Both the Patriots (7-2) and the Colts (6-3) had the benefit of the bye week to prepare for this Sunday night's big AFC battle in Indianapolis. That time off was all that could slow down New England's recent offensive surge, with the team riding an impressive five-game winning streak into this meaningful, marquee matchup. Tom Brady and Rob Gronkowski hit the bye as two of the hottest players in the NFL for a New England offense that now ranks third in the league in points. But Andrew Luck's Colts have been almost equally as impressive, leading the NFL in scoring while having won six of their last seven games following an 0-2 start to the season. The Patriots pre-bye blowout of the Broncos positioned Bill Belichick's squad as the team to beat in the AFC. But there is a long time between now and the playoffs, and Sunday night's game could have postseason seeding ramifications. The Patriots want to stamp themselves as the clear top team in the conference. The Colts hope to squeeze their way into the conversation with Denver and New England. It's a big game displaying an aging Hall of Fame passer and the supposed future of the passing game. It's an extension of the long-standing rivalry between the two franchises with a bit of a new feel. It's the best game of the weekend. As you try to distract yourself waiting not-so-patiently for the primetime kickoff, enjoy this India(na) Pale Ale Patriots at Colts Pregame Six-Pack!
- Gronk on!** - Gronkowski has smashed and dashed his way into the MVP conversation with the way he's transformed the Patriots offense over the last five weeks. As NBA superstar LeBron James observed, Gronk is "a big Motherf----r." He's once again proven himself arguably the most dominant offensive force in the NFL today. He's declared himself back. His numbers have declared that he's the straw that stirs the New England drink on offense. He's also a guy who should instill fear in the entire Colts defense. Indy's pass defense ranks 27th in the NFL. Their red zone defense is 32nd in the league. Brady should attack those weaknesses by continuing to go at Gronk as often as possible. The strength of the Colts defense is on the outside at corner. Darius Butler is a question in the slot. Old friend Sergio Brown - who's really a special teamer - is a major question at safety and even a returning Laron Landry isn't much better. Nor are Indy's linebackers. Gronkowski should find plenty of room to work in the middle of the field to lead the New England passing attack. And if Chuck Pagano's team goes all-in to try to take Gronk away, it will certainly open up plenty of other options for Brady to work with elsewhere in the passing attack. It's Gronk's field, the other 21 guys are just playing on it.
- Luck off** - Luck is arguably the best young quarterback in the game today. He's putting up huge numbers - leading the NFL in passing yards and ranking second in touchdown passes - while carrying the bulk of the load for the Colts winning ways. He's a big, strong, accurate playmaker who has the ability to extend plays with his legs. The one real weakness to Luck's game is his tendency to throw a few too many interceptions. That's been an issue in his past trips to New England. It's been an issue this season, although his nine picks isn't exactly worthy of downgrading his status as one of the best in the game. The Patriots have the best turnover differential in the NFL and have notched 18 takeaways. If New England can force Luck into mistakes - he's also lost two of his six fumbles on the season - it would go a long way toward turning a potential shootout into a more comfortable situation for the road underdogs. That was certainly part of the success Belichick's defense has had in the past, forcing seven interceptions in two meetings with Luck. But he's an older, more experienced player now with a much deeper cast of weapons. Luck is more dangerous than ever, but interceptions still remain his kryptonite.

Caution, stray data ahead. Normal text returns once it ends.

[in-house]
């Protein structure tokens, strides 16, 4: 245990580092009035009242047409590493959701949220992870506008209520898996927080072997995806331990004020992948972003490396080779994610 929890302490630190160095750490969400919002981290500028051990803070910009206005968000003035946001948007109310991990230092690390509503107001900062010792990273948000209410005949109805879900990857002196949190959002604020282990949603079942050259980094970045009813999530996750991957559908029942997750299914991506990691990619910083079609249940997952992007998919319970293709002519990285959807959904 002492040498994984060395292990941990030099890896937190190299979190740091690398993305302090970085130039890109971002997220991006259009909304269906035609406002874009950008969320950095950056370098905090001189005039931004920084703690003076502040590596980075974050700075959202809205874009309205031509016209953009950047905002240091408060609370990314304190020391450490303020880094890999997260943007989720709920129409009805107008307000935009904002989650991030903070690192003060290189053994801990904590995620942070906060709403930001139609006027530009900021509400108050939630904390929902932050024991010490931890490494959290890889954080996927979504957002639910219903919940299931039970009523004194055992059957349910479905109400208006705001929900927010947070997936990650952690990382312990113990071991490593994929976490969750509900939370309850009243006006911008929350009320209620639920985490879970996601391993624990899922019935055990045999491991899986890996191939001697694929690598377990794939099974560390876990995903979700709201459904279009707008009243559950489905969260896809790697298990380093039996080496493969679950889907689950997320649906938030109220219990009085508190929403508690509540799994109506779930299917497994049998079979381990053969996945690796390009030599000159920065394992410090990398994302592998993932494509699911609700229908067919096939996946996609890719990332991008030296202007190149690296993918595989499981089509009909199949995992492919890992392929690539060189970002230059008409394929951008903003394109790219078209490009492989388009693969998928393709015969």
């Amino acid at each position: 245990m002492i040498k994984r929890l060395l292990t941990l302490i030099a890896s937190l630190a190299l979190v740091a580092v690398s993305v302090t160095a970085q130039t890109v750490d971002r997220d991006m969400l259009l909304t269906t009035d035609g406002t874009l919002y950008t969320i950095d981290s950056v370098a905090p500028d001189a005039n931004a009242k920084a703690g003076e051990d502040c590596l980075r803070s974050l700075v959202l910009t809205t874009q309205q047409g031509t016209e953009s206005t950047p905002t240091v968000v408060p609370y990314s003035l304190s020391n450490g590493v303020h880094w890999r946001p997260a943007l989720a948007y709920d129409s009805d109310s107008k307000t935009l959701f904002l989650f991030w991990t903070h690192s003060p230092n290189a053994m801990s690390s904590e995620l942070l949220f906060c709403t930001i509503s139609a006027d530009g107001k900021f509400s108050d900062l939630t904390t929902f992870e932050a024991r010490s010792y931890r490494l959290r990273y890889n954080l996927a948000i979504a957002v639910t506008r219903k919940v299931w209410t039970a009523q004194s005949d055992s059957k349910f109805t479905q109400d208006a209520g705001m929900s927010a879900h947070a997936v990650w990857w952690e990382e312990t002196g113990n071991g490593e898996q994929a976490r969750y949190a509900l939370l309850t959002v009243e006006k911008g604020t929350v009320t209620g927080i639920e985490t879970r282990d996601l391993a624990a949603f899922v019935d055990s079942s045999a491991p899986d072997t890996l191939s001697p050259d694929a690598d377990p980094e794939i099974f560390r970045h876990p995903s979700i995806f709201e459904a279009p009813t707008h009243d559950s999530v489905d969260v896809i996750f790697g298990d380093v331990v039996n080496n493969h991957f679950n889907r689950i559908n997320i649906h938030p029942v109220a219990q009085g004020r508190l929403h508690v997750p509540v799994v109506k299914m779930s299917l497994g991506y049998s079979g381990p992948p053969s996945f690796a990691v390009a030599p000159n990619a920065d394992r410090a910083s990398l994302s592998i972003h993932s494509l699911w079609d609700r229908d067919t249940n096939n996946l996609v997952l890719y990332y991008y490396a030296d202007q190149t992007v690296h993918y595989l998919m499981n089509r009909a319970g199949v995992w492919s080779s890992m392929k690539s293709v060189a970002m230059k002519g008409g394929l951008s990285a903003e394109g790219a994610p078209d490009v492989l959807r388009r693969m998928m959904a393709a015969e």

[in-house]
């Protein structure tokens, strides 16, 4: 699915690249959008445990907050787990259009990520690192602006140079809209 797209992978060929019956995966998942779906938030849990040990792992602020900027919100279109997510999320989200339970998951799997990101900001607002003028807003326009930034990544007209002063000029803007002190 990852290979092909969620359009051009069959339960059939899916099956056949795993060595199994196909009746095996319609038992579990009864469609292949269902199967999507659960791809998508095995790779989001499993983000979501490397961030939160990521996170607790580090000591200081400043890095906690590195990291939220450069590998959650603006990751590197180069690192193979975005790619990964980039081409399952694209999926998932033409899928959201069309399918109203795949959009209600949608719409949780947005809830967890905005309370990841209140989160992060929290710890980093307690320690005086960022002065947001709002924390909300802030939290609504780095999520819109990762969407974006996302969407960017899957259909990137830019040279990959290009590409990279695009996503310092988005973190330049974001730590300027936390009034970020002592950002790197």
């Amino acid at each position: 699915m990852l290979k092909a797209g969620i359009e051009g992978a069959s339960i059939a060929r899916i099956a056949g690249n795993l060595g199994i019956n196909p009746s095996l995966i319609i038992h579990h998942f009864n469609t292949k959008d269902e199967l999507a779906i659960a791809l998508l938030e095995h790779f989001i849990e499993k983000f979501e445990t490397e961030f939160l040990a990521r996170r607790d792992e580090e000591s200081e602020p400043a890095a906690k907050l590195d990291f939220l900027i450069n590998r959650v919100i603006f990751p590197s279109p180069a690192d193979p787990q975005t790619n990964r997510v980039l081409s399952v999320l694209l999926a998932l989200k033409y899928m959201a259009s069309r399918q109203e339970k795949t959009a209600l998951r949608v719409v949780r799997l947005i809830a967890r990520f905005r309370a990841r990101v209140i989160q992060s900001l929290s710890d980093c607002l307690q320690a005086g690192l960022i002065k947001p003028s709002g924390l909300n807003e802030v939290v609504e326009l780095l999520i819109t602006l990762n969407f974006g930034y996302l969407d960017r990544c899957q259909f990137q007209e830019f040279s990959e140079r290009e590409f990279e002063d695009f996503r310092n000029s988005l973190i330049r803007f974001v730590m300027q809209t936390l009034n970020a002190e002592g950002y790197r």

- Protect the 12** - The Colts general theory on defense is to man up on the outside and blitz the quarterback. That's not generally a great tactic against Brady. While the Patriots offensive line has been a bit better in recent weeks - it's certainly settled down with the left-to-right five of Nate Solder, Dan Connolly, Bryan Stork, Ryan Wendell and Sebastian Vollmer - it's far from an impenetrable front. The Colts don't sport a true elite edge rusher with Robert Mathis hurt and Dwight Freeney now entrenched elsewhere. But Indy still has notched 24 sacks on the season spread around 10 different guys, including six guys with three or more sacks. It's a pressure front that can come at you from a variety of areas. That will test the line's communication. It will test Brady both mentally and physically. It will also probably be the only way the Indy pass defense is going to be able to slow down No. 12 or try to force him into a few mistakes that might alter the landscape of the game. The Colts back end isn't nearly good enough to just line up and cover against Brady, Gronkowski, Julian Edelman, Brandon LaFell, Shane Vereen and the rest of the Patriots passing attack.